This weekend was HUGE. I went to a conference about women in prison. Friday night there was a little arts showcase. We showed up right before it started, and the small room the event was held in was already full… So we ended up watching a video-cast-thing of it live in the next room. It was pretty cool, first there was a group of four people reciting stories of people from the inside, and statistics, and writing stuff on a big sheet of paper behind them until by the end of their piece the sheet was full of undecipherable globs of numbers and phrases. It was pretty good, it didn’t present too much that was new to me since I’ve been learning more and more about the prison system is meeeeeessed up lately. The next series of pieces were by an collaborative called Blackout, and most of their stuff was tiiiiight. Very inspiring, and passionate. The event closed with a “newspaper puppet theatre” show. My partner and I ended up leaving halfway through that, cause it felt like they were totally cartooning the whole issue… If those are the types of things that help reach out and connect with uppity white people, more power to them (although I’m not sure the conference would have been their best audience for that…). We just felt really, really uncomfortable with how they were portraying people in prison, and how the system effects people.
The following day was when the actual conference took place. They started with a panel discussion presenting and framing the problem of the Prison Industial Complex, followed by a series of workshops over lunch, concluding with another panel discussion where different people involved in prison abolition work talked about the work their doing, and how to start thinking about our own work and whatnot.
One of the things that stuck out for me most was what Alex Lee of the Transgender, Gender Variant and Intersex Justice Project said. In a nutshell, in order to rid a world of prisons, you have to work to create a world that doesn’t handle justice in terms of isolation and punishment. They talked a lot about how “prisons” manifest themselves in our relationships with our families, loved ones, nature, and how isolating or punishing ANYONE who does wrong, we’re recreating the problem that prisons bring about. So like, if you withhold love from your partner cause your upset, or if you send your kid to their room, these are the same forms of punishment that prisons pose, and they don’t actually solve a thing.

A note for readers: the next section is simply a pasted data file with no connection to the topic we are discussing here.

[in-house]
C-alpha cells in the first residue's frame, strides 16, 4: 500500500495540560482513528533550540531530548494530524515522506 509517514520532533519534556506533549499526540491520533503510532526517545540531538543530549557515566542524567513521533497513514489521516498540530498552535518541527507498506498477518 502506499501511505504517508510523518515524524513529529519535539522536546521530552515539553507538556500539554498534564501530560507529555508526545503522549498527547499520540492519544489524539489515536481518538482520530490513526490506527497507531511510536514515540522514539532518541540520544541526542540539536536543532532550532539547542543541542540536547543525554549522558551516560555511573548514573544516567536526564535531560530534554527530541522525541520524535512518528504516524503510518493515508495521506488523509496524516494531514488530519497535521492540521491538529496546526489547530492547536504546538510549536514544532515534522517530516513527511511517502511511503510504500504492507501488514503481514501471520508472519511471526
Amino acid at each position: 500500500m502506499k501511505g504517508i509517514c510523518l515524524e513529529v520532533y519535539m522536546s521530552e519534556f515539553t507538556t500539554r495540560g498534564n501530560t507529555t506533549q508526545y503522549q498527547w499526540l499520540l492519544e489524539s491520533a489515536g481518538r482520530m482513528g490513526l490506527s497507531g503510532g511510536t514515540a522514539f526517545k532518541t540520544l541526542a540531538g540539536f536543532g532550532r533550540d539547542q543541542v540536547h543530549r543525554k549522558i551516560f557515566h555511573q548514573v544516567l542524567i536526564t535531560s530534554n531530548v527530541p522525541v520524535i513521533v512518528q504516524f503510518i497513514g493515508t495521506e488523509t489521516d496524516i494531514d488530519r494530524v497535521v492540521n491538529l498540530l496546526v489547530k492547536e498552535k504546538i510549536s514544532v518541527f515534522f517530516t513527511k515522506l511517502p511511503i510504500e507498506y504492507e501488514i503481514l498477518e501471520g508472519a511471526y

They also talked about how no one will see the complete elimination of the prison system in our lifetime. Most bigger social issues that are closely associated to class, race, gender, we should absolutely work to try to eliminate, but at the same time understand that we’re all part of a bigger, more long-term force to eliminate these systems. There’s an organization called Generation Five that’s working to try to end the sexual abuse of children withing five generations. That’s adopting the mentality they were talking about.
Some of the organizations that were representing do things like provide access to services outside the prison system to inmates, like legal and health services; provide protection for survivors of sexual assault or rape within the prison system (by other inmates, or prison security); helping people who have been in prison obtain college degrees; support education and legal enhancement of people with criminal convictions.
There’s an organization called the Harm-free Zone which helps train communities to resolve conflicts so they can try to exist without the need of police, the court system, or prisons. They try to create a community of people around the way they would like to live, not the way the government would like them to live.
There’s definitely a lot of good stuff happening, and I left the conference with a better idea of what anti-prison work should look like. But I was hoping to leave the conference with a much firmer idea of what little-old me can do. I’ve got a bunch of ideas, but most of them have to do with providing support for people already in prison. But what can I do to make sure they don’t get there in the first place??
What I’m reading right now: > > no more prisons, by willaim upski wimsatt–Ironically, the only chapter in this book that’s actually about prisons in the first chapter. It’s a good chapter, don’t get me wrong. I had my dad read it, and he was pretty shocked to learn about all messed up things about the whole system. But it’s the rest of the book that kicks you in the ass and says “now, go DO SOMETHING about it! Oh, and here’s how.” It’s a great book for people who wanna learn more about how to go ahead and start your own organization doing SOMETHING. Whether it’s something like maahaul or an organization to oppose local and state policy that harms the lives of a particular social minority. It talks about ways to connect with people who might be able to fund your project, ways to keep a mentality to always learn more about what you’re interested in. That part I really connected with, cause the ways he talks about is exactly how me and all my peers studying hindustani or carnatic music are doing it: go out, find a mentor, ask him or her to teach you, and spend as much time learning as possible. That’s how my guru in Michigan learned to be an amazing musician from Vilayat Khan; that’s how i’m doing it; that’s how MCs and breakers learn their stuff. There aren’t universities teaching this stuff, there aren’t any degrees. If you wanna learn something, just go ahead and learn it. There’s no reason why we all shouldn’t have an organization doing SOMETHING, and this book is a great start to give you ideas on how, and motivate the hell out of you. >